This project focuses on cellular, genetic, and molecular mechanisms that underlie developmental abnormalities in ZNF423-realted ciliopathy. The ciliopathies comprise a spectrum of disorders unified by defects in primary cilia. Clinical presentations range from primary involvement of a single organ (most often hindbrain, kidney, liver or eye) to more severe presentations, such as Meckel syndrome, with severe and pleiotropic developmental phenotypes in several organs. Several genes have been identified for ciliopathy disorders, with the overwhelming majority encoding physical components of primary cilia. Regulatory genes that control cilium-dependent signaling and genetic modifiers that control the outcome of ciliary defects are only beginning to be tied to pathogenic mechanisms. This project focuses on the role and mechanisms of ZNF423, a constitutively nuclear transcriptional regulatory protein mutated in Joubert syndrome (JBTS19) and nephronophthisis (NPHP14) patients. ZNF423 is thought to comprise an integrative node among several transcriptional complexes that respond to classical developmental signals. As ZNF423 expression is also developmentally dynamic, the extent to which phenotypes are cell autonomous, rather than defects in reciprocal intercellular signaling, remains unclear.
Aim 1 will use recently developed genetic tools (MADM) to assess cell autonomy by creating a simple platform for inducing and marking mitotic clones in situ. Because patient mutations are individually rare, often found on only one allele, and found in subjects with a range of presentations, it remains unclear what fraction of patients is attributable to ZNF423 and which ZNF423 mutations are truly pathogenic.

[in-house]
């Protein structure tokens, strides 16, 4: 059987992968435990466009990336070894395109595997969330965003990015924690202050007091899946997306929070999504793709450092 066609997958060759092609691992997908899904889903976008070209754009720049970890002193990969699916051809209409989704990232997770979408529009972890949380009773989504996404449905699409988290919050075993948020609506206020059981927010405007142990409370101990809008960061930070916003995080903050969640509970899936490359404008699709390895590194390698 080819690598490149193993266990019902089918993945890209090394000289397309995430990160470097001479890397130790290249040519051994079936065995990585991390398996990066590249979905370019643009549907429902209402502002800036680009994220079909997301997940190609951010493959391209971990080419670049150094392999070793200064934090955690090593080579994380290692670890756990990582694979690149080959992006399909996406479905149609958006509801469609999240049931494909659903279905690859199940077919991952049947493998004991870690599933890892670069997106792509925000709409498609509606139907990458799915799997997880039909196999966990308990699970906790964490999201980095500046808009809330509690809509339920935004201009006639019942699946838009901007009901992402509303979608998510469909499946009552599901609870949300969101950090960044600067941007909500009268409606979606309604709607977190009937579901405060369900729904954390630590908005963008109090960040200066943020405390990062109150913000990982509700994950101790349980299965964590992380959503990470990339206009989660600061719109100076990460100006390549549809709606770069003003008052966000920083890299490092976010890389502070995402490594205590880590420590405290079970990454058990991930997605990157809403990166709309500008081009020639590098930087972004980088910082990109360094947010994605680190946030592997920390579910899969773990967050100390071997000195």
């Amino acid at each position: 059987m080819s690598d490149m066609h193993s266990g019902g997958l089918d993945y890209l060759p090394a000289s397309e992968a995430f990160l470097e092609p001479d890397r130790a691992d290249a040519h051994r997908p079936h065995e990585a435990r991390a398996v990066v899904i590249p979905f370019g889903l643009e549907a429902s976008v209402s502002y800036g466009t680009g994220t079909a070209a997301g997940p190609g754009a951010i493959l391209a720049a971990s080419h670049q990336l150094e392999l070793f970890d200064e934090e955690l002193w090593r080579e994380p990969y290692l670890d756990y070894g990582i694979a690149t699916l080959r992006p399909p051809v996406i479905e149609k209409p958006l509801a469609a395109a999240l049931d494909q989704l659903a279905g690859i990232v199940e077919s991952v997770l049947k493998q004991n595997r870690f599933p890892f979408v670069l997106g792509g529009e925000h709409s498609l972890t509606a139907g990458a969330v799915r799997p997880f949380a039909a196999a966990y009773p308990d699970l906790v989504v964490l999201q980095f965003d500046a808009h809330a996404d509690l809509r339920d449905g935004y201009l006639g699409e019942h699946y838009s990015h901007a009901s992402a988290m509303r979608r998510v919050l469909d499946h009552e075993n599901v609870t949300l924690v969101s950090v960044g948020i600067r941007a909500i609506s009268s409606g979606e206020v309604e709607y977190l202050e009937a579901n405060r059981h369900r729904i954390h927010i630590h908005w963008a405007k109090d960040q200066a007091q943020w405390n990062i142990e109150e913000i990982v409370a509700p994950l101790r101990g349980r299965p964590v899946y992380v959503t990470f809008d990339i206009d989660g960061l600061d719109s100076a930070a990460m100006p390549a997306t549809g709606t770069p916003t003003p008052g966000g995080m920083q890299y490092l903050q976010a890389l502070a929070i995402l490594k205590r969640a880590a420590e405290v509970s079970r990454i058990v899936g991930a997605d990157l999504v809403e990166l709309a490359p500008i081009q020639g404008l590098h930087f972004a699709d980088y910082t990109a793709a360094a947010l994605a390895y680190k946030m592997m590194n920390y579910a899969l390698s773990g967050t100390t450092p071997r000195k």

Aim 2 will use genome editing in a sensitive and well-validated mouse model to test phenotypic effect of patient-derived mutations. It remains unclear whether specific targets of ZNF423 activity might be able to modulate phenotype.
Aim 3 will determine whether decreasing activity of newly identified ZNF423-repressed genes, whose expression is increased in both knockdown cell and mutant animals, can improve cilium-dependent functions and emergent phenotypes in the Zfp423 mouse model.
Ciliopathies are a large group of individually rare genetic disorders affecting several organs that have in common defects in genes encoding components of the primary cilium, a small organelle important for intercellular signaling. Individual disorders may be caused by more than one gene and single genes often contribute to more than one of these disorders. This application applies genetic and molecular tools to test mechanistic models for how defects in a gene for a nuclear regulatory protein, ZNF423, result in characteristic phenotypes of a ciliopathy disorder.